Date of Award
Master of Science
Dr. David R. Bassett Jr
Eugene C. Fitzhugh, Steven N. Waller
Physical inactivity is a major concern, and is believed to contribute to the high prevalence of childhood obesity in U.S. schoolchildren. To address this problem, the Knoxville Area Coalition on Childhood Obesity launched a ‘Kids Can BIKE!’ program in 2012. The bicycling program is seven weeks long and is designed to increase physical activity, teach safe cycling skills, and explore Knoxville parks and greenways while having fun. The program targeted children in grades 4 and 5 who were already enrolled in an afterschool or summer program. Once a week, the children were transported to a location where they could safely ride. The city Department of Parks and Recreation transported the bicycles to the site in a 24-foot enclosed trailer, and provided staffing. The instructors were trained to deliver a safe cycling curriculum that included both physical activity and education components each week. The children were surveyed at the beginning and end of the program to determine the impact of the bicycle program on changes in bicycle knowledge and to evaluate their attitudes towards the program as a whole. There was a significant increase in the percentage of correct answers for all of the items combined (p=0.008). The children indicated high levels of satisfaction with the program. Bicycle education programs can be successfully integrated into existing afterschool and summer programs and may help children acquire the skills and knowledge to become lifelong bicyclists.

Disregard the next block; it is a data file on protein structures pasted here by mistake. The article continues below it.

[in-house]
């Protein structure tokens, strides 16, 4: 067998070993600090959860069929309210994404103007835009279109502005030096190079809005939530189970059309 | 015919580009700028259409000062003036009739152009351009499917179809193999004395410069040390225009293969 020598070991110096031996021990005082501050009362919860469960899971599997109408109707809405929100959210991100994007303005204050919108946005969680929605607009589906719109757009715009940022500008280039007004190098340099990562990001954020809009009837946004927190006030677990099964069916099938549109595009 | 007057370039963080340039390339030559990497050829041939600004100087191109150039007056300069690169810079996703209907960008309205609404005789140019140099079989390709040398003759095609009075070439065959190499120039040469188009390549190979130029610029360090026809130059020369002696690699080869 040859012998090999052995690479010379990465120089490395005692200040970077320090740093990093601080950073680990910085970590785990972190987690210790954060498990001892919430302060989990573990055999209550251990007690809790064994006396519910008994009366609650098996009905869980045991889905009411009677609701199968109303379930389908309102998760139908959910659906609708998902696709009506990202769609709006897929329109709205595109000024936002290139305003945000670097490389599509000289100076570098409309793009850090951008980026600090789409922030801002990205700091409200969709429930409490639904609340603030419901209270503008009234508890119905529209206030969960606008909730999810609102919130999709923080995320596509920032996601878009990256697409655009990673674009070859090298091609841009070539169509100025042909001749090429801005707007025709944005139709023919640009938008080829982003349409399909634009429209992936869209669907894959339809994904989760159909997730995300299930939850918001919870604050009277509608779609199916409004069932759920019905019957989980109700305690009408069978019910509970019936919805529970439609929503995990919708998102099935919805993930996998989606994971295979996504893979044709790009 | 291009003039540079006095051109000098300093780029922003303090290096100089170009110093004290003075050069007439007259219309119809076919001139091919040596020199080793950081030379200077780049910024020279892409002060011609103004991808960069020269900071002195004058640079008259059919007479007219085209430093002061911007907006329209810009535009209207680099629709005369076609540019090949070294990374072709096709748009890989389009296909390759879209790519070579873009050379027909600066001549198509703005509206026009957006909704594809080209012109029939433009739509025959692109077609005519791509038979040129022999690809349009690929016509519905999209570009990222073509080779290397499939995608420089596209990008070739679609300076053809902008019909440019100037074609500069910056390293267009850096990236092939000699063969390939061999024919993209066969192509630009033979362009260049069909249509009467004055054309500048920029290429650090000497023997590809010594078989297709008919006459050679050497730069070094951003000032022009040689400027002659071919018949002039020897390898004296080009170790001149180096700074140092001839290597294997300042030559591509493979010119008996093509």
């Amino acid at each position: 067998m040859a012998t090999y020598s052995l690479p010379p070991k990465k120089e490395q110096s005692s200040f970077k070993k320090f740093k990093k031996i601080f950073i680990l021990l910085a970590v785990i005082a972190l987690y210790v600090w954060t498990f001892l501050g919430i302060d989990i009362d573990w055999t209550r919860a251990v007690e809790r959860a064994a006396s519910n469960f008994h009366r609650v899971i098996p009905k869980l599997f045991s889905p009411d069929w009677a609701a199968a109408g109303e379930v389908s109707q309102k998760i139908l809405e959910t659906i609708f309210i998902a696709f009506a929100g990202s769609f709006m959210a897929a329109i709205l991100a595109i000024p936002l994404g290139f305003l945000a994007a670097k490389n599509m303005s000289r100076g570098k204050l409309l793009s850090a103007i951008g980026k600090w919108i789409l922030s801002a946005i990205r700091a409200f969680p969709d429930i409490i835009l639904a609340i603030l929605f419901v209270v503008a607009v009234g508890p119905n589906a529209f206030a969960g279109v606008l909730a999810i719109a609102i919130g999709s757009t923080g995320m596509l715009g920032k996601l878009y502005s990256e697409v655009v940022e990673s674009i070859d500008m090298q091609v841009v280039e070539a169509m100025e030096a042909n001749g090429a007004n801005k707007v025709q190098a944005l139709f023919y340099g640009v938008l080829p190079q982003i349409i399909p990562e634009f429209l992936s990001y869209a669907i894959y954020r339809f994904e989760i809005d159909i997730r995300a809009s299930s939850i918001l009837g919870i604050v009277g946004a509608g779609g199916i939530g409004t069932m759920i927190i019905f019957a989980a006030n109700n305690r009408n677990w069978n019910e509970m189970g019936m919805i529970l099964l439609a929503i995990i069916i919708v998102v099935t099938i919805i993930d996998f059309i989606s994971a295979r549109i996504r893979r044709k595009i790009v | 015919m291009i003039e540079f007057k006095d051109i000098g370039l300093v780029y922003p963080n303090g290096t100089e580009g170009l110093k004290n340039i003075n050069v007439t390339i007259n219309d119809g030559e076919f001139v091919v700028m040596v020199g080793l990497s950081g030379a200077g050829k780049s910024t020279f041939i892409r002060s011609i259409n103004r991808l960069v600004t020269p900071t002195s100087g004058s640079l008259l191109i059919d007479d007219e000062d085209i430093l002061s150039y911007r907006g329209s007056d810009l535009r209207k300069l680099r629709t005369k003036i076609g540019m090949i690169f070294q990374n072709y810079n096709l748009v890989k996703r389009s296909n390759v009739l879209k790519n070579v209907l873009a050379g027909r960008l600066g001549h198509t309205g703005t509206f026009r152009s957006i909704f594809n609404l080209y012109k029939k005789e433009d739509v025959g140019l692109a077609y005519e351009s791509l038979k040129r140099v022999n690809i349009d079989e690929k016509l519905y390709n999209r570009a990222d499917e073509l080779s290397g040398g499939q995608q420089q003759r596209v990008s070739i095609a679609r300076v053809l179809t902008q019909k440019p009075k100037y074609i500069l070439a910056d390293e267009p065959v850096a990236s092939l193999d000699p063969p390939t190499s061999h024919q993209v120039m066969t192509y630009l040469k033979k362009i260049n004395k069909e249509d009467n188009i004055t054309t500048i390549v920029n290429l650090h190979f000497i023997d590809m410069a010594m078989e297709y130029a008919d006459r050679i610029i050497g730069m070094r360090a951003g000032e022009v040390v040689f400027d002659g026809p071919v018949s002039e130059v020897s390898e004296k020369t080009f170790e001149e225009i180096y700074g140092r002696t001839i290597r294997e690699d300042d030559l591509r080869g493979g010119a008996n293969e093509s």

Chandler, Jessica Lynn, "Kids Can BIKE! A Parks and Recreation Program to Promote Youth Cycling. " Master's Thesis, University of Tennessee, 2012.